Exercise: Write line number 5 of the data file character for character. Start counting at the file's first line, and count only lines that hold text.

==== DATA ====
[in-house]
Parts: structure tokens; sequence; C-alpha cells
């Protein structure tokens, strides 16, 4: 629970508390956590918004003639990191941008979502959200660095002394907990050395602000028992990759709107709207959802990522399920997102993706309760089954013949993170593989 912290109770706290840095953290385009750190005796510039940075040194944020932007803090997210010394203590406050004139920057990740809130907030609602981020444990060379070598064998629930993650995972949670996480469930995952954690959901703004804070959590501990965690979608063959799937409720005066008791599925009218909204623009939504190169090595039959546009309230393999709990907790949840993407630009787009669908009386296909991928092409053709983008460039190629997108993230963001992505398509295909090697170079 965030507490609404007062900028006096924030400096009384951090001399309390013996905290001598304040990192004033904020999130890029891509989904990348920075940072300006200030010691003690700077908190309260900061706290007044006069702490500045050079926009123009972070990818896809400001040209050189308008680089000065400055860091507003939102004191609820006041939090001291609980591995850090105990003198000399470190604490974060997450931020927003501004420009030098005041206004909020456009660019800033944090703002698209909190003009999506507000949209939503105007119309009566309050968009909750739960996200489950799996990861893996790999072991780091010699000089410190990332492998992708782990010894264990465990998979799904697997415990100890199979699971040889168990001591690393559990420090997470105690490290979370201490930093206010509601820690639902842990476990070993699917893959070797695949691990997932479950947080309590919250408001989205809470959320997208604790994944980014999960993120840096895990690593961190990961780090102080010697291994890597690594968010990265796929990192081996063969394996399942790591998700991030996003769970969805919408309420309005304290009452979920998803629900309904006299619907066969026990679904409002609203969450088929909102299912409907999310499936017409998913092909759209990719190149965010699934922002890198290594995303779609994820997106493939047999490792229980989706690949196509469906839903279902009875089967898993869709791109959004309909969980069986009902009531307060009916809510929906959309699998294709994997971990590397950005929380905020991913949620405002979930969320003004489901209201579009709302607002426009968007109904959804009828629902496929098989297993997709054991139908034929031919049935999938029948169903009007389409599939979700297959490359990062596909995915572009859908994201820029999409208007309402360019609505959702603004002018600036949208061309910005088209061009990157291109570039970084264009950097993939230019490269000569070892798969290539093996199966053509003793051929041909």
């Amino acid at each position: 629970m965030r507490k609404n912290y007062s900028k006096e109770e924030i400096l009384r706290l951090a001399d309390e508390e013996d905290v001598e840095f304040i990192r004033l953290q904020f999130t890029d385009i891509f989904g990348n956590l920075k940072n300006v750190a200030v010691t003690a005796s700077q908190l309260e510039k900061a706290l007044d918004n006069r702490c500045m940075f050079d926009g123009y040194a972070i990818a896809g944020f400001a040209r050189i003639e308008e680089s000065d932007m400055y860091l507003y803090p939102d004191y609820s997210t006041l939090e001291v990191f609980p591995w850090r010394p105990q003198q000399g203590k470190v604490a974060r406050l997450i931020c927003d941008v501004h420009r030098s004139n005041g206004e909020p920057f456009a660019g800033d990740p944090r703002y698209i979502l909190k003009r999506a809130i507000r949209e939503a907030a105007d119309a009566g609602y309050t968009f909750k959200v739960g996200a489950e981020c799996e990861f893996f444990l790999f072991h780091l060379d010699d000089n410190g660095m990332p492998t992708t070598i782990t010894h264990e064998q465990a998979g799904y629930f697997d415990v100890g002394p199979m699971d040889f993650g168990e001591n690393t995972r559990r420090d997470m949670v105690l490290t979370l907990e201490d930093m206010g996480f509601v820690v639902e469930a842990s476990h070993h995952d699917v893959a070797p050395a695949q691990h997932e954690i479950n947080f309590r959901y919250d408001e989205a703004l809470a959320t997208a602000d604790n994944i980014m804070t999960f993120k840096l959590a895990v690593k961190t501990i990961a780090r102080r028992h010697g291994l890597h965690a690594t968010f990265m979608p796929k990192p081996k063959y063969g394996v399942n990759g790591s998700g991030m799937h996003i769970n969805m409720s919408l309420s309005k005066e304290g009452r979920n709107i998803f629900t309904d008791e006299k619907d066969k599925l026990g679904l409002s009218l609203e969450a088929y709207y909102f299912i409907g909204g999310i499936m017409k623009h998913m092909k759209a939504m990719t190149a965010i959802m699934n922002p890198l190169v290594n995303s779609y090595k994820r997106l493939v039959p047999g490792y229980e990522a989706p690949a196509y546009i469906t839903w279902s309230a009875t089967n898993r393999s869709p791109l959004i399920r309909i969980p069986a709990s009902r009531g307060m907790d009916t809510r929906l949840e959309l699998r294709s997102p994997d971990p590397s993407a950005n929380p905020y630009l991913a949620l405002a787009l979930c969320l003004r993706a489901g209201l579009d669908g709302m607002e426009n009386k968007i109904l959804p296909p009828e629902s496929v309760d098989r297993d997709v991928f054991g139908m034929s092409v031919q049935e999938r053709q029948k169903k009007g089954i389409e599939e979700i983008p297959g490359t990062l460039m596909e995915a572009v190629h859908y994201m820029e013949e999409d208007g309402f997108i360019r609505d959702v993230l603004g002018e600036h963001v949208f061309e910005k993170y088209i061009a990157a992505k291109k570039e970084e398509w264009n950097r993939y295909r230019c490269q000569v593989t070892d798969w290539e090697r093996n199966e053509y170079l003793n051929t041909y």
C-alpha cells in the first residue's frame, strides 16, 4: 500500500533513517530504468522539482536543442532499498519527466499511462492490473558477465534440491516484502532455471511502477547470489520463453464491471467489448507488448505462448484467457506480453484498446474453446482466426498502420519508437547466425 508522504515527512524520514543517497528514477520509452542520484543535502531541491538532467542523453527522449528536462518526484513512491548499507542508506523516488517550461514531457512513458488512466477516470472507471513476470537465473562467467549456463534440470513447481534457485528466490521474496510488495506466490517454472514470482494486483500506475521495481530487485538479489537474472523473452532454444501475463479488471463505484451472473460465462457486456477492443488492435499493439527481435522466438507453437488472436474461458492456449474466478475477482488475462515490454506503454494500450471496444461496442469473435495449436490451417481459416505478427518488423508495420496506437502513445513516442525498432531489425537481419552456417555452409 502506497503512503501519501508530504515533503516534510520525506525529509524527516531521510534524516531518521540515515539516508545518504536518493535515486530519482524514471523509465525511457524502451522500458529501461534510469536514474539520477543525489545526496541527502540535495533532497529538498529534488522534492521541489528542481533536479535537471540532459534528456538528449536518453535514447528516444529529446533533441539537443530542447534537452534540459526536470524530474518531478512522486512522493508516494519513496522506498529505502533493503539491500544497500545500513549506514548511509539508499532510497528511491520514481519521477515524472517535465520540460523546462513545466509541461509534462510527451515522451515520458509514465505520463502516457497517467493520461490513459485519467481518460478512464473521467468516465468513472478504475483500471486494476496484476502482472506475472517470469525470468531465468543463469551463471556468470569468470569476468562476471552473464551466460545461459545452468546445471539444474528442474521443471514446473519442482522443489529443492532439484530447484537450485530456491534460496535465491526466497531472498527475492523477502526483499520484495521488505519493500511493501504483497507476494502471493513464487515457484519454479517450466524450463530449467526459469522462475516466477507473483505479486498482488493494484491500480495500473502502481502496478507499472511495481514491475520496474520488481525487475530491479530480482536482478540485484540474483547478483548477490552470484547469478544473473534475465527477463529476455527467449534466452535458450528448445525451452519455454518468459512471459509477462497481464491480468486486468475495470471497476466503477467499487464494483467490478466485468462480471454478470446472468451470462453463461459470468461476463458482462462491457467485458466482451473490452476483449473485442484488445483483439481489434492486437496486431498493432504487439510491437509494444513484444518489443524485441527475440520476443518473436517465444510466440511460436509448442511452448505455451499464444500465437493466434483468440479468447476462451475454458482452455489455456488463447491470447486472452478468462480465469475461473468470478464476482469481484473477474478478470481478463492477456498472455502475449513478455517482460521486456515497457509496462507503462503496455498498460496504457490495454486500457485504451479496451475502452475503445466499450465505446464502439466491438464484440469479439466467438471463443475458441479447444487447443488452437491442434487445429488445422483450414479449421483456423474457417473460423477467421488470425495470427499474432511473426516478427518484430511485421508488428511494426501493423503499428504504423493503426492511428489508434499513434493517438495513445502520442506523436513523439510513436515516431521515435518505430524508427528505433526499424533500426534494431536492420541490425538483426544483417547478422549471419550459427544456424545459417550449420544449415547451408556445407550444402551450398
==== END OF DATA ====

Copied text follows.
C-alpha cells in the first residue's frame, strides 16, 4: 500500500533513517530504468522539482536543442532499498519527466499511462492490473558477465534440491516484502532455471511502477547470489520463453464491471467489448507488448505462448484467457506480453484498446474453446482466426498502420519508437547466425 508522504515527512524520514543517497528514477520509452542520484543535502531541491538532467542523453527522449528536462518526484513512491548499507542508506523516488517550461514531457512513458488512466477516470472507471513476470537465473562467467549456463534440470513447481534457485528466490521474496510488495506466490517454472514470482494486483500506475521495481530487485538479489537474472523473452532454444501475463479488471463505484451472473460465462457486456477492443488492435499493439527481435522466438507453437488472436474461458492456449474466478475477482488475462515490454506503454494500450471496444461496442469473435495449436490451417481459416505478427518488423508495420496506437502513445513516442525498432531489425537481419552456417555452409 502506497503512503501519501508530504515533503516534510520525506525529509524527516531521510534524516531518521540515515539516508545518504536518493535515486530519482524514471523509465525511457524502451522500458529501461534510469536514474539520477543525489545526496541527502540535495533532497529538498529534488522534492521541489528542481533536479535537471540532459534528456538528449536518453535514447528516444529529446533533441539537443530542447534537452534540459526536470524530474518531478512522486512522493508516494519513496522506498529505502533493503539491500544497500545500513549506514548511509539508499532510497528511491520514481519521477515524472517535465520540460523546462513545466509541461509534462510527451515522451515520458509514465505520463502516457497517467493520461490513459485519467481518460478512464473521467468516465468513472478504475483500471486494476496484476502482472506475472517470469525470468531465468543463469551463471556468470569468470569476468562476471552473464551466460545461459545452468546445471539444474528442474521443471514446473519442482522443489529443492532439484530447484537450485530456491534460496535465491526466497531472498527475492523477502526483499520484495521488505519493500511493501504483497507476494502471493513464487515457484519454479517450466524450463530449467526459469522462475516466477507473483505479486498482488493494484491500480495500473502502481502496478507499472511495481514491475520496474520488481525487475530491479530480482536482478540485484540474483547478483548477490552470484547469478544473473534475465527477463529476455527467449534466452535458450528448445525451452519455454518468459512471459509477462497481464491480468486486468475495470471497476466503477467499487464494483467490478466485468462480471454478470446472468451470462453463461459470468461476463458482462462491457467485458466482451473490452476483449473485442484488445483483439481489434492486437496486431498493432504487439510491437509494444513484444518489443524485441527475440520476443518473436517465444510466440511460436509448442511452448505455451499464444500465437493466434483468440479468447476462451475454458482452455489455456488463447491470447486472452478468462480465469475461473468470478464476482469481484473477474478478470481478463492477456498472455502475449513478455517482460521486456515497457509496462507503462503496455498498460496504457490495454486500457485504451479496451475502452475503445466499450465505446464502439466491438464484440469479439466467438471463443475458441479447444487447443488452437491442434487445429488445422483450414479449421483456423474457417473460423477467421488470425495470427499474432511473426516478427518484430511485421508488428511494426501493423503499428504504423493503426492511428489508434499513434493517438495513445502520442506523436513523439510513436515516431521515435518505430524508427528505433526499424533500426534494431536492420541490425538483426544483417547478422549471419550459427544456424545459417550449420544449415547451408556445407550444402551450398